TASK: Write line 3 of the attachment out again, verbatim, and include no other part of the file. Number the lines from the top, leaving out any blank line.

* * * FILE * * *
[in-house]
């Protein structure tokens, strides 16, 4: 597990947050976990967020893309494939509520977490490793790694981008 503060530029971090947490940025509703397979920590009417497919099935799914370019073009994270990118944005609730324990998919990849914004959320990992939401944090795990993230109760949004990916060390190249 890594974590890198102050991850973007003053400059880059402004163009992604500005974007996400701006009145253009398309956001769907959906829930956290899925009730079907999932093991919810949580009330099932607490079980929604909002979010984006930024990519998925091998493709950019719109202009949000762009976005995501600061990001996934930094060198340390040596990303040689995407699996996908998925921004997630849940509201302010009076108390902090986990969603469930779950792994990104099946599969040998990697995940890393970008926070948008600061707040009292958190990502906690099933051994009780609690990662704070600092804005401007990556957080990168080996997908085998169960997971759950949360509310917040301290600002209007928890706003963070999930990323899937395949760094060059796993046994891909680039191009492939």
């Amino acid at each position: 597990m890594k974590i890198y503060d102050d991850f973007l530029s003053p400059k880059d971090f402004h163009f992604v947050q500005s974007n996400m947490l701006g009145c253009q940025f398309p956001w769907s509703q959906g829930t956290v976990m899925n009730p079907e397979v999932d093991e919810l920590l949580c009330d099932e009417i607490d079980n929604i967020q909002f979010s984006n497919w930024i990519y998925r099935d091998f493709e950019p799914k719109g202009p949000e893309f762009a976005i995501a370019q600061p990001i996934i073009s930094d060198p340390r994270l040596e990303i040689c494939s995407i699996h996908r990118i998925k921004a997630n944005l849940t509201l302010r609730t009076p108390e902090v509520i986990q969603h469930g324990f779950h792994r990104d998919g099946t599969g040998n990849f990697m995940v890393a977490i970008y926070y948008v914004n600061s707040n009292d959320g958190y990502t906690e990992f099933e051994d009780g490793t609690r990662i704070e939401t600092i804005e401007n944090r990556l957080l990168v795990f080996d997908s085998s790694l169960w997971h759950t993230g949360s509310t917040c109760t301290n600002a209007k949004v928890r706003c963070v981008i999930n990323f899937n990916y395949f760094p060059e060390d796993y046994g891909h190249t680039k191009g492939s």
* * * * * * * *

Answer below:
């Amino acid at each position: 597990m890594k974590i890198y503060d102050d991850f973007l530029s003053p400059k880059d971090f402004h163009f992604v947050q500005s974007n996400m947490l701006g009145c253009q940025f398309p956001w769907s509703q959906g829930t956290v976990m899925n009730p079907e397979v999932d093991e919810l920590l949580c009330d099932e009417i607490d079980n929604i967020q909002f979010s984006n497919w930024i990519y998925r099935d091998f493709e950019p799914k719109g202009p949000e893309f762009a976005i995501a370019q600061p990001i996934i073009s930094d060198p340390r994270l040596e990303i040689c494939s995407i699996h996908r990118i998925k921004a997630n944005l849940t509201l302010r609730t009076p108390e902090v509520i986990q969603h469930g324990f779950h792994r990104d998919g099946t599969g040998n990849f990697m995940v890393a977490i970008y926070y948008v914004n600061s707040n009292d959320g958190y990502t906690e990992f099933e051994d009780g490793t609690r990662i704070e939401t600092i804005e401007n944090r990556l957080l990168v795990f080996d997908s085998s790694l169960w997971h759950t993230g949360s509310t917040c109760t301290n600002a209007k949004v928890r706003c963070v981008i999930n990323f899937n990916y395949f760094p060059e060390d796993y046994g891909h190249t680039k191009g492939s």